Posts Tagged ‘Earl Warren’
These statutes also deprive the Lovings of liberty without due process of law in violation of the Due Process Clause of the Fourteenth Amendment. The freedom to marry has long been recognized as one of the vital personal rights essential to the orderly pursuit of happiness by free men [sic].
Marriage is one of the “basic civil rights of man,” fundamental to our very existence and survival. Skinner v. Oklahoma, 316 U.S. 535, 541 (1942). See also Maynard v. Hill, 125 U.S. 190 (1888). To deny this fundamental freedom on so unsupportable a basis as the racial classifications embodied in these statutes, classifications so directly subversive of the principle of equality at the heart of the Fourteenth Amendment, is surely to deprive all the State’s citizens of liberty without due process of law. The Fourteenth Amendment requires that the freedom of choice to marry not be restricted by invidious racial discriminations. Under our Constitution, the freedom to marry, or not marry, a person of another race resides with the individual and cannot be infringed by the State.
Today, education is perhaps the most important function of state and local governments. Compulsory school attendance laws and the great expenditures for education both demonstrate our recognition of the importance of education to our democratic society. It is required in the performance of our most basic public responsibilities, even service in the armed forces. It is the very foundation of good citizenship. Today it is a principal instrument in awakening the child to cultural values, in preparing him for later professional training, and in helping him to adjust normally to his environment. In these days, it is doubtful that any child may reasonably be expected to succeed in life if he is denied the opportunity of an education. Such an opportunity, where the state has undertaken to provide it, is a right which must be made available to all on equal terms….
We conclude that in the field of public education the doctrine of “separate but equal” has no place. Separate educational facilities are inherently unequal.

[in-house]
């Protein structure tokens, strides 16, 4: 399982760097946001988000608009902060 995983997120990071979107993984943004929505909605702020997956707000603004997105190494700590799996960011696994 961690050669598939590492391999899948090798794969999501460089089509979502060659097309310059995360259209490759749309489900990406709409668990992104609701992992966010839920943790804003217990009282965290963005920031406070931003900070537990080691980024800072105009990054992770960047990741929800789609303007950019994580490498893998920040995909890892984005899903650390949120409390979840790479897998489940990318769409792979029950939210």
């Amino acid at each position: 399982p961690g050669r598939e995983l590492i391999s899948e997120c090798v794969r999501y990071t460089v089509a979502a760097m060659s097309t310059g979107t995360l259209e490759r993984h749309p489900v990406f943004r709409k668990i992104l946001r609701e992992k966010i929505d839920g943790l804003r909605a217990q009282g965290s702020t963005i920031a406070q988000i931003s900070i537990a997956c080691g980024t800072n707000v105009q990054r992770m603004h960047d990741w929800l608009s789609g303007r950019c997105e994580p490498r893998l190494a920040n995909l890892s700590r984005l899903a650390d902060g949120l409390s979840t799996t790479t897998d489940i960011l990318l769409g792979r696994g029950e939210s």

The Supreme Court, according to many, seems poised to strike down Section 5 of the Voting Rights Act, which would make it far easier for states and localities to engage in all manner of disenfranchisement knowing full well that it will take forever for a federal court to rule against them via the normal litigation process. Creativity in such things is not a rare quality.
This should have been settled a long time ago. As Justice Frankfurter said:
The reach of the Fifteenth Amendment against contrivances by a state to thwart equality in the enjoyment of the right to vote by citizens of the United States regardless of race or color, has been amply expounded by prior decisions. Guinn v. United States, 238 U.S. 347 , 35 S.Ct. 926, L.R.A.1916A, 1124; Myers v. Anderson, 238 U.S. 368 , 35 S.Ct. 932. The Amendment nullifies sophisticated as well as simple-minded modes of discrimination. It hits onerous procedural requirements which effectively handicap exercise of the franchise by the colored race although the abstract right to vote may remain unrestricted as to race.
[Update 7-3-13 Steve Hinnefeld addresses Albert Hirschman vs. Milton Friedman and education reform. “Here’s another way of saying it: The contempt that school choice advocates commonly express for public schools is, at its root, contempt for democracy itself.”]
At the GOP convention, Jeb Bush argued in favor of voucher and school choice using the frame of civil rights. Bush, brother of failed president and education reformer George W. Bush, went further, offering an even more inapt metaphor.
“Everywhere in our lives, we get the chance to choose,” he said in a prepared version of his remarks sent to reporters. “Go down any supermarket aisle – you’ll find an incredible selection of milk. You can get whole milk, 2% milk, low-fat milk or skim milk. Organic milk, and milk with extra Vitamin D. There’s flavored milk— chocolate, strawberry or vanilla – and it doesn’t even taste like milk. They even make milk for people who can’t drink milk.”
“Shouldn’t parents have that kind of choice in schools?” Bush said.
This perfectly encapsulates what’s wrong with the corporate ed position. It conflates something as important, complex and far reaching in its consequences as an education with milk, a simple consumer good. That frame justifies turning public education into a profit making opportunity. It supports the deprofessionalization of teachers. It focuses our attention on individuals instead of the ways we systematically provide a different quality to education based on class and race. Choosing 2% one week and whole milk the next is no problem, but shifting your child between schools even once is a huge decision. The choice of milk depends purely on taste while education is a skilled profession. While the analogy has surface appeal, its implication are gross and most people would recoil from them it they were made explicit. Most people, that is, who believe that providing a quality education to all is a basic requirement in a democratic society that is committed to the idea that all people are equal.
How can you say on the one hand that education is a civil right and at the same time it’s like shopping for groceries? Read the rest of this entry »